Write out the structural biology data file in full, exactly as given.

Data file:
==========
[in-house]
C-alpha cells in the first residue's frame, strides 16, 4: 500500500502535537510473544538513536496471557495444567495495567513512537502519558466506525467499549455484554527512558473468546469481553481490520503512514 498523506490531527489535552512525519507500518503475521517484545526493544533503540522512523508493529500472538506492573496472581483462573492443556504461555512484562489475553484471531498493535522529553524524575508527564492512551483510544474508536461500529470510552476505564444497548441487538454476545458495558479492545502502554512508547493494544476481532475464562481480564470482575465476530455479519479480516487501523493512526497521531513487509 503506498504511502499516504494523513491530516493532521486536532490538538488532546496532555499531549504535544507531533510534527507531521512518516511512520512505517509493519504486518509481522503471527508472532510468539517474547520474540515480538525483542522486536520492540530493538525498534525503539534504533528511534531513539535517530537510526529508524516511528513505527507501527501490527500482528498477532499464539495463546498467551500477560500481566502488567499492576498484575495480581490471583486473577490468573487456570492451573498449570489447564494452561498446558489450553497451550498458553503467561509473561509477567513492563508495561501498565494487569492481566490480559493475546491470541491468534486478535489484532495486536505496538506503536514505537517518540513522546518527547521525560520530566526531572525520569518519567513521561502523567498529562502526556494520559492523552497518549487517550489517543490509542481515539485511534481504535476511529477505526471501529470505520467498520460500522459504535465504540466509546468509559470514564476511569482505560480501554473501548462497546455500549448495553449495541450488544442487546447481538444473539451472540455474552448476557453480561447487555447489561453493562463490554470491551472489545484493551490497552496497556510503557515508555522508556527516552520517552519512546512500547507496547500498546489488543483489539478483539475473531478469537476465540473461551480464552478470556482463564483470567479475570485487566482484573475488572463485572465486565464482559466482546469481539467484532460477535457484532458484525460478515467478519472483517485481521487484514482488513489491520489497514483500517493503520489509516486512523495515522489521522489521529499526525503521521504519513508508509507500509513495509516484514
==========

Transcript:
[in-house]
C-alpha cells in the first residue's frame, strides 16, 4: 500500500502535537510473544538513536496471557495444567495495567513512537502519558466506525467499549455484554527512558473468546469481553481490520503512514 498523506490531527489535552512525519507500518503475521517484545526493544533503540522512523508493529500472538506492573496472581483462573492443556504461555512484562489475553484471531498493535522529553524524575508527564492512551483510544474508536461500529470510552476505564444497548441487538454476545458495558479492545502502554512508547493494544476481532475464562481480564470482575465476530455479519479480516487501523493512526497521531513487509 503506498504511502499516504494523513491530516493532521486536532490538538488532546496532555499531549504535544507531533510534527507531521512518516511512520512505517509493519504486518509481522503471527508472532510468539517474547520474540515480538525483542522486536520492540530493538525498534525503539534504533528511534531513539535517530537510526529508524516511528513505527507501527501490527500482528498477532499464539495463546498467551500477560500481566502488567499492576498484575495480581490471583486473577490468573487456570492451573498449570489447564494452561498446558489450553497451550498458553503467561509473561509477567513492563508495561501498565494487569492481566490480559493475546491470541491468534486478535489484532495486536505496538506503536514505537517518540513522546518527547521525560520530566526531572525520569518519567513521561502523567498529562502526556494520559492523552497518549487517550489517543490509542481515539485511534481504535476511529477505526471501529470505520467498520460500522459504535465504540466509546468509559470514564476511569482505560480501554473501548462497546455500549448495553449495541450488544442487546447481538444473539451472540455474552448476557453480561447487555447489561453493562463490554470491551472489545484493551490497552496497556510503557515508555522508556527516552520517552519512546512500547507496547500498546489488543483489539478483539475473531478469537476465540473461551480464552478470556482463564483470567479475570485487566482484573475488572463485572465486565464482559466482546469481539467484532460477535457484532458484525460478515467478519472483517485481521487484514482488513489491520489497514483500517493503520489509516486512523495515522489521522489521529499526525503521521504519513508508509507500509513495509516484514